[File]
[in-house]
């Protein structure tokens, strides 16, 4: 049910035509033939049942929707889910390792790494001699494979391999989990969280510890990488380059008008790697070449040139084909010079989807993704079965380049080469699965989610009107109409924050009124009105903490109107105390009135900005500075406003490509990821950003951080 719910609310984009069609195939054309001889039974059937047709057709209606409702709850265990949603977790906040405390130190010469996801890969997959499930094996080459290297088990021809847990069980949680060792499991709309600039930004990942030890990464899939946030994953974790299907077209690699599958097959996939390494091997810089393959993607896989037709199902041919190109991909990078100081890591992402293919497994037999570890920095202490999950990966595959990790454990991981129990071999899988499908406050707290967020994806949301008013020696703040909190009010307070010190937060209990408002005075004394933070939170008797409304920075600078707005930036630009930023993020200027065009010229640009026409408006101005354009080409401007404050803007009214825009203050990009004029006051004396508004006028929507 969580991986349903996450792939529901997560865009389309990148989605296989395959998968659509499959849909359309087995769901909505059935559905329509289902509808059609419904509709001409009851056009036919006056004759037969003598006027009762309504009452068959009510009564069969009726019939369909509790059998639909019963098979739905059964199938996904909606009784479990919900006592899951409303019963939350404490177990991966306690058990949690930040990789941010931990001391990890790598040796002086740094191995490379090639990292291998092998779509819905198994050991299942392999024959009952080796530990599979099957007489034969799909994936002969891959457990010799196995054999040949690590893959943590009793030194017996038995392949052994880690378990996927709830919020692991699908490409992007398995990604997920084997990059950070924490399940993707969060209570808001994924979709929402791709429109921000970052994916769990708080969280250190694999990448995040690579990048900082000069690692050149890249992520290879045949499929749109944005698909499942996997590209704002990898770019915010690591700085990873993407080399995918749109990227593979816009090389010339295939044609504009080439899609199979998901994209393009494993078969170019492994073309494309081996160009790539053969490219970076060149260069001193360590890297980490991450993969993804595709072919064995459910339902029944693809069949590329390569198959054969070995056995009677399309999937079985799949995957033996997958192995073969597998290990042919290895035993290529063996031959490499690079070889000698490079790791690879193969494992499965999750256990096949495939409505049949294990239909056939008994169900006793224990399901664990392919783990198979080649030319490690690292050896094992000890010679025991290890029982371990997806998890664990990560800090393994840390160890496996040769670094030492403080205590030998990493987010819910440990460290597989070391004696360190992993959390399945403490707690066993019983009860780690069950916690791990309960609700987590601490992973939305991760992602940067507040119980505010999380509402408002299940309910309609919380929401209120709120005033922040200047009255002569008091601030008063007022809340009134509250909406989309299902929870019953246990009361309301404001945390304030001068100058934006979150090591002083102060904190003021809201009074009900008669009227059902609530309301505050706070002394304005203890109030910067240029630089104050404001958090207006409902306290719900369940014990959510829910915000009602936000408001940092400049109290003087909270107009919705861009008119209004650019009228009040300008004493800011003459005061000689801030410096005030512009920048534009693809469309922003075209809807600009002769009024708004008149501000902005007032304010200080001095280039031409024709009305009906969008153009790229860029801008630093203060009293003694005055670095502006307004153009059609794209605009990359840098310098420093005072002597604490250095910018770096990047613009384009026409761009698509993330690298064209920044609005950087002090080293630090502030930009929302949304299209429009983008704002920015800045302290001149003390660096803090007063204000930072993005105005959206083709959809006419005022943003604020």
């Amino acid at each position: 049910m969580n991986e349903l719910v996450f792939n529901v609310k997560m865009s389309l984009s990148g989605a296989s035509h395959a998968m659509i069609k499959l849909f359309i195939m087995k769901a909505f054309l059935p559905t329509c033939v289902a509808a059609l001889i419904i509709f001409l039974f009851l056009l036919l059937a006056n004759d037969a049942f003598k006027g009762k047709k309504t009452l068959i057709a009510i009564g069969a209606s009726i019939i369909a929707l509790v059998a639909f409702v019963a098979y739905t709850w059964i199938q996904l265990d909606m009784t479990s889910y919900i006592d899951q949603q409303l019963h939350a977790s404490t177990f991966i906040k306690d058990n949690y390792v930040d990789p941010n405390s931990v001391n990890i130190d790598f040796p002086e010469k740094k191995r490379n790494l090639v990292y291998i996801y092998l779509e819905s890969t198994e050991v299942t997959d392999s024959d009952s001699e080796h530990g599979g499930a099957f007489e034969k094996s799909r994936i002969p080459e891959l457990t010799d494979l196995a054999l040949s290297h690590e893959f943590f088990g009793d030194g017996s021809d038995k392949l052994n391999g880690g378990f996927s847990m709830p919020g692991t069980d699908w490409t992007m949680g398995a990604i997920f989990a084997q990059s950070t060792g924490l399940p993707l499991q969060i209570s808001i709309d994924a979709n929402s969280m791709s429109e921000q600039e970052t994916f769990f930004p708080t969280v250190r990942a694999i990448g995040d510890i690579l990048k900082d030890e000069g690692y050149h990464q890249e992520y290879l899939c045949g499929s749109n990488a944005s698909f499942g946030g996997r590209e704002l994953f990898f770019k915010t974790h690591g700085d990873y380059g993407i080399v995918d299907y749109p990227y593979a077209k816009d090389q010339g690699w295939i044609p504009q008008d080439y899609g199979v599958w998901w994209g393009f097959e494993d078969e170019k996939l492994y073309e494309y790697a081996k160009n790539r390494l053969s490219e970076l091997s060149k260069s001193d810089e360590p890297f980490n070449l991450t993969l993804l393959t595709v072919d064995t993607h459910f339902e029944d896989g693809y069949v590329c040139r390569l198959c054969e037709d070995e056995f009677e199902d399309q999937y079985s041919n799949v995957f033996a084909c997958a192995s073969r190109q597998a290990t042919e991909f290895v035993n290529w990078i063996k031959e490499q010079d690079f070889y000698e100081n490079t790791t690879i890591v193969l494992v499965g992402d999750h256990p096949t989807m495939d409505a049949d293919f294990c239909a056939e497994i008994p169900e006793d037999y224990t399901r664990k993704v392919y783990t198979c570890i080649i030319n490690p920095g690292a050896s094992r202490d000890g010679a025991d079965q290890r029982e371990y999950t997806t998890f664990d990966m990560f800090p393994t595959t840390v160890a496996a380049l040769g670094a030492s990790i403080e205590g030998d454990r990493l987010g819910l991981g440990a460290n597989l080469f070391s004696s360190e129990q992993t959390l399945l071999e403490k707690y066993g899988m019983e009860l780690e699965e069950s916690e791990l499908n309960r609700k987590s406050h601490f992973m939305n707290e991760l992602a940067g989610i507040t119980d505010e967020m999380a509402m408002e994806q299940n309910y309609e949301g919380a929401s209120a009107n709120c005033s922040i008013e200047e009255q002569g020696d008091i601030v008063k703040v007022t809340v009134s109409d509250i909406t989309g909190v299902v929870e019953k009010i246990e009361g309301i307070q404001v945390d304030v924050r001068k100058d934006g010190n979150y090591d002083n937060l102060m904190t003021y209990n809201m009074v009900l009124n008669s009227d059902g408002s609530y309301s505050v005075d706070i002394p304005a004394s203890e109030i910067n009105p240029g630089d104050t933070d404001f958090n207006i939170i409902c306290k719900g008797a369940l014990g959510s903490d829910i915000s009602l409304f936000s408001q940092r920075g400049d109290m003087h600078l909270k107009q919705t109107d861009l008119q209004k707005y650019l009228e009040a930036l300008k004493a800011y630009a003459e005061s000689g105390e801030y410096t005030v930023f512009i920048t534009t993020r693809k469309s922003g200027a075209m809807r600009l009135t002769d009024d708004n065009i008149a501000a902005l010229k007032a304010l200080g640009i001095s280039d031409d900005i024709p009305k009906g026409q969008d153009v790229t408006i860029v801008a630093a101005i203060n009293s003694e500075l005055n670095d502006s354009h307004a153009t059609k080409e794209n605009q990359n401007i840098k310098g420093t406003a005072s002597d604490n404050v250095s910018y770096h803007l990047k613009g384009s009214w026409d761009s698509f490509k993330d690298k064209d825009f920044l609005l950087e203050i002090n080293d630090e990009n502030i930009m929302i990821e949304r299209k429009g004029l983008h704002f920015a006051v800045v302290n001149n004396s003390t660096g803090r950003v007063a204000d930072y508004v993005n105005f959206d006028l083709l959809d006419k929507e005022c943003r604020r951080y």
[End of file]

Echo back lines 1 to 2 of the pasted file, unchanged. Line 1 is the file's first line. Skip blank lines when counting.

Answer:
[in-house]
């Protein structure tokens, strides 16, 4: 049910035509033939049942929707889910390792790494001699494979391999989990969280510890990488380059008008790697070449040139084909010079989807993704079965380049080469699965989610009107109409924050009124009105903490109107105390009135900005500075406003490509990821950003951080 719910609310984009069609195939054309001889039974059937047709057709209606409702709850265990949603977790906040405390130190010469996801890969997959499930094996080459290297088990021809847990069980949680060792499991709309600039930004990942030890990464899939946030994953974790299907077209690699599958097959996939390494091997810089393959993607896989037709199902041919190109991909990078100081890591992402293919497994037999570890920095202490999950990966595959990790454990991981129990071999899988499908406050707290967020994806949301008013020696703040909190009010307070010190937060209990408002005075004394933070939170008797409304920075600078707005930036630009930023993020200027065009010229640009026409408006101005354009080409401007404050803007009214825009203050990009004029006051004396508004006028929507 969580991986349903996450792939529901997560865009389309990148989605296989395959998968659509499959849909359309087995769901909505059935559905329509289902509808059609419904509709001409009851056009036919006056004759037969003598006027009762309504009452068959009510009564069969009726019939369909509790059998639909019963098979739905059964199938996904909606009784479990919900006592899951409303019963939350404490177990991966306690058990949690930040990789941010931990001391990890790598040796002086740094191995490379090639990292291998092998779509819905198994050991299942392999024959009952080796530990599979099957007489034969799909994936002969891959457990010799196995054999040949690590893959943590009793030194017996038995392949052994880690378990996927709830919020692991699908490409992007398995990604997920084997990059950070924490399940993707969060209570808001994924979709929402791709429109921000970052994916769990708080969280250190694999990448995040690579990048900082000069690692050149890249992520290879045949499929749109944005698909499942996997590209704002990898770019915010690591700085990873993407080399995918749109990227593979816009090389010339295939044609504009080439899609199979998901994209393009494993078969170019492994073309494309081996160009790539053969490219970076060149260069001193360590890297980490991450993969993804595709072919064995459910339902029944693809069949590329390569198959054969070995056995009677399309999937079985799949995957033996997958192995073969597998290990042919290895035993290529063996031959490499690079070889000698490079790791690879193969494992499965999750256990096949495939409505049949294990239909056939008994169900006793224990399901664990392919783990198979080649030319490690690292050896094992000890010679025991290890029982371990997806998890664990990560800090393994840390160890496996040769670094030492403080205590030998990493987010819910440990460290597989070391004696360190992993959390399945403490707690066993019983009860780690069950916690791990309960609700987590601490992973939305991760992602940067507040119980505010999380509402408002299940309910309609919380929401209120709120005033922040200047009255002569008091601030008063007022809340009134509250909406989309299902929870019953246990009361309301404001945390304030001068100058934006979150090591002083102060904190003021809201009074009900008669009227059902609530309301505050706070002394304005203890109030910067240029630089104050404001958090207006409902306290719900369940014990959510829910915000009602936000408001940092400049109290003087909270107009919705861009008119209004650019009228009040300008004493800011003459005061000689801030410096005030512009920048534009693809469309922003075209809807600009002769009024708004008149501000902005007032304010200080001095280039031409024709009305009906969008153009790229860029801008630093203060009293003694005055670095502006307004153009059609794209605009990359840098310098420093005072002597604490250095910018770096990047613009384009026409761009698509993330690298064209920044609005950087002090080293630090502030930009929302949304299209429009983008704002920015800045302290001149003390660096803090007063204000930072993005105005959206083709959809006419005022943003604020």